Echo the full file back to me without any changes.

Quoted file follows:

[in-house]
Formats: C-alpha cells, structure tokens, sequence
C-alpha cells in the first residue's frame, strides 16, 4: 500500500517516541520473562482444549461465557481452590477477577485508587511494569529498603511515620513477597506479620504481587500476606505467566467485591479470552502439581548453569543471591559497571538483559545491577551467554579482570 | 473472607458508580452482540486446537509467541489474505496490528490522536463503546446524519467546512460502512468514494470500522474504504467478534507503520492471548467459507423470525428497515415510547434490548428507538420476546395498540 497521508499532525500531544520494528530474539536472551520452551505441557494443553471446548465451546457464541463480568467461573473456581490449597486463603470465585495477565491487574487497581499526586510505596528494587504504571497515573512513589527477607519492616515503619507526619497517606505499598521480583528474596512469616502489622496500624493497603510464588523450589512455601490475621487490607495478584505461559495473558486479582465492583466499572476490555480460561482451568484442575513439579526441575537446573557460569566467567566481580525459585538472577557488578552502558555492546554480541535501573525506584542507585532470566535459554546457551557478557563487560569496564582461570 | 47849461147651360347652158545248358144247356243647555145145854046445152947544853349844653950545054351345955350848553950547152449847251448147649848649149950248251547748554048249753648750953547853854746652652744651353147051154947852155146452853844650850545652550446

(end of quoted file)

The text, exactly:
[in-house]
Formats: C-alpha cells, structure tokens, sequence
C-alpha cells in the first residue's frame, strides 16, 4: 500500500517516541520473562482444549461465557481452590477477577485508587511494569529498603511515620513477597506479620504481587500476606505467566467485591479470552502439581548453569543471591559497571538483559545491577551467554579482570 | 473472607458508580452482540486446537509467541489474505496490528490522536463503546446524519467546512460502512468514494470500522474504504467478534507503520492471548467459507423470525428497515415510547434490548428507538420476546395498540 497521508499532525500531544520494528530474539536472551520452551505441557494443553471446548465451546457464541463480568467461573473456581490449597486463603470465585495477565491487574487497581499526586510505596528494587504504571497515573512513589527477607519492616515503619507526619497517606505499598521480583528474596512469616502489622496500624493497603510464588523450589512455601490475621487490607495478584505461559495473558486479582465492583466499572476490555480460561482451568484442575513439579526441575537446573557460569566467567566481580525459585538472577557488578552502558555492546554480541535501573525506584542507585532470566535459554546457551557478557563487560569496564582461570 | 47849461147651360347652158545248358144247356243647555145145854046445152947544853349844653950545054351345955350848553950547152449847251448147649848649149950248251547748554048249753648750953547853854746652652744651353147051154947852155146452853844650850545652550446